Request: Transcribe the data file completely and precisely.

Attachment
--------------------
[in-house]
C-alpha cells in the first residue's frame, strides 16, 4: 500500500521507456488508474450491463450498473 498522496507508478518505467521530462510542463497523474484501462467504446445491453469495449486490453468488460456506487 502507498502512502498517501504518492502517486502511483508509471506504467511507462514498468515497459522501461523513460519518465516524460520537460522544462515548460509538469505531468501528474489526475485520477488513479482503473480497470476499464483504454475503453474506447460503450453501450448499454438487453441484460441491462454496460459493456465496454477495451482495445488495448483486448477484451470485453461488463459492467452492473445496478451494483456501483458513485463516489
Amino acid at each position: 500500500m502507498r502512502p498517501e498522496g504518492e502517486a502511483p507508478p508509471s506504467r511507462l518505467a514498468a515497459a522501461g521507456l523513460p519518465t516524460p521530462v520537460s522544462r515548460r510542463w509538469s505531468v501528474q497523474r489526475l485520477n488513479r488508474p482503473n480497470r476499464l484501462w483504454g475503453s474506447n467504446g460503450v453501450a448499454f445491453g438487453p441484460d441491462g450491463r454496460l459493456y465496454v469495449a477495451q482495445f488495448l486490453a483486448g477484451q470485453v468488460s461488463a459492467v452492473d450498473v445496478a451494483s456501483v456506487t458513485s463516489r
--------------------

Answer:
[in-house]
C-alpha cells in the first residue's frame, strides 16, 4: 500500500521507456488508474450491463450498473 498522496507508478518505467521530462510542463497523474484501462467504446445491453469495449486490453468488460456506487 502507498502512502498517501504518492502517486502511483508509471506504467511507462514498468515497459522501461523513460519518465516524460520537460522544462515548460509538469505531468501528474489526475485520477488513479482503473480497470476499464483504454475503453474506447460503450453501450448499454438487453441484460441491462454496460459493456465496454477495451482495445488495448483486448477484451470485453461488463459492467452492473445496478451494483456501483458513485463516489
Amino acid at each position: 500500500m502507498r502512502p498517501e498522496g504518492e502517486a502511483p507508478p508509471s506504467r511507462l518505467a514498468a515497459a522501461g521507456l523513460p519518465t516524460p521530462v520537460s522544462r515548460r510542463w509538469s505531468v501528474q497523474r489526475l485520477n488513479r488508474p482503473n480497470r476499464l484501462w483504454g475503453s474506447n467504446g460503450v453501450a448499454f445491453g438487453p441484460d441491462g450491463r454496460l459493456y465496454v469495449a477495451q482495445f488495448l486490453a483486448g477484451q470485453v468488460s461488463a459492467v452492473d450498473v445496478a451494483s456501483v456506487t458513485s463516489r